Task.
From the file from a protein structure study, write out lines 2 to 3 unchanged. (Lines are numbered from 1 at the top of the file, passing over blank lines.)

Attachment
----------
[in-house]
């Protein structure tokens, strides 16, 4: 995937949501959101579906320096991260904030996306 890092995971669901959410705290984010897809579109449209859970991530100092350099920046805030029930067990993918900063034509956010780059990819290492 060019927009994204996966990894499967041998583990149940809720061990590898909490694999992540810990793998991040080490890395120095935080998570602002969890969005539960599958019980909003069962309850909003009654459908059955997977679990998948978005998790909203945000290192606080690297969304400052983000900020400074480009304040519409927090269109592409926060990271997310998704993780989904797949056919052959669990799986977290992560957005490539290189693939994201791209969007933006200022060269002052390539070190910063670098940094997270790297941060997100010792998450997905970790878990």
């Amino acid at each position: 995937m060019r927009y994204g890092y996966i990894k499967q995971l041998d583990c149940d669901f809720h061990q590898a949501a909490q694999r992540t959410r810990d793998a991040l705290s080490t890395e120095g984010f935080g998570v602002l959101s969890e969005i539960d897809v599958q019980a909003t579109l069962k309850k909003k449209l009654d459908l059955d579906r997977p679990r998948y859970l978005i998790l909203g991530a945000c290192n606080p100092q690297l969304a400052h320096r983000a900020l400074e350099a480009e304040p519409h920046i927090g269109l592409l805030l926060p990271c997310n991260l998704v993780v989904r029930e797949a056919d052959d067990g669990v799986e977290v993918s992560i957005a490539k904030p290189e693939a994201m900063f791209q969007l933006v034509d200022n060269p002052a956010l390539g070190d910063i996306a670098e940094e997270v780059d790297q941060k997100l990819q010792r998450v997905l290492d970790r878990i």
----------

């Protein structure tokens, strides 16, 4: 995937949501959101579906320096991260904030996306 890092995971669901959410705290984010897809579109449209859970991530100092350099920046805030029930067990993918900063034509956010780059990819290492 060019927009994204996966990894499967041998583990149940809720061990590898909490694999992540810990793998991040080490890395120095935080998570602002969890969005539960599958019980909003069962309850909003009654459908059955997977679990998948978005998790909203945000290192606080690297969304400052983000900020400074480009304040519409927090269109592409926060990271997310998704993780989904797949056919052959669990799986977290992560957005490539290189693939994201791209969007933006200022060269002052390539070190910063670098940094997270790297941060997100010792998450997905970790878990």
């Amino acid at each position: 995937m060019r927009y994204g890092y996966i990894k499967q995971l041998d583990c149940d669901f809720h061990q590898a949501a909490q694999r992540t959410r810990d793998a991040l705290s080490t890395e120095g984010f935080g998570v602002l959101s969890e969005i539960d897809v599958q019980a909003t579109l069962k309850k909003k449209l009654d459908l059955d579906r997977p679990r998948y859970l978005i998790l909203g991530a945000c290192n606080p100092q690297l969304a400052h320096r983000a900020l400074e350099a480009e304040p519409h920046i927090g269109l592409l805030l926060p990271c997310n991260l998704v993780v989904r029930e797949a056919d052959d067990g669990v799986e977290v993918s992560i957005a490539k904030p290189e693939a994201m900063f791209q969007l933006v034509d200022n060269p002052a956010l390539g070190d910063i996306a670098e940094e997270v780059d790297q941060k997100l990819q010792r998450v997905l290492d970790r878990i």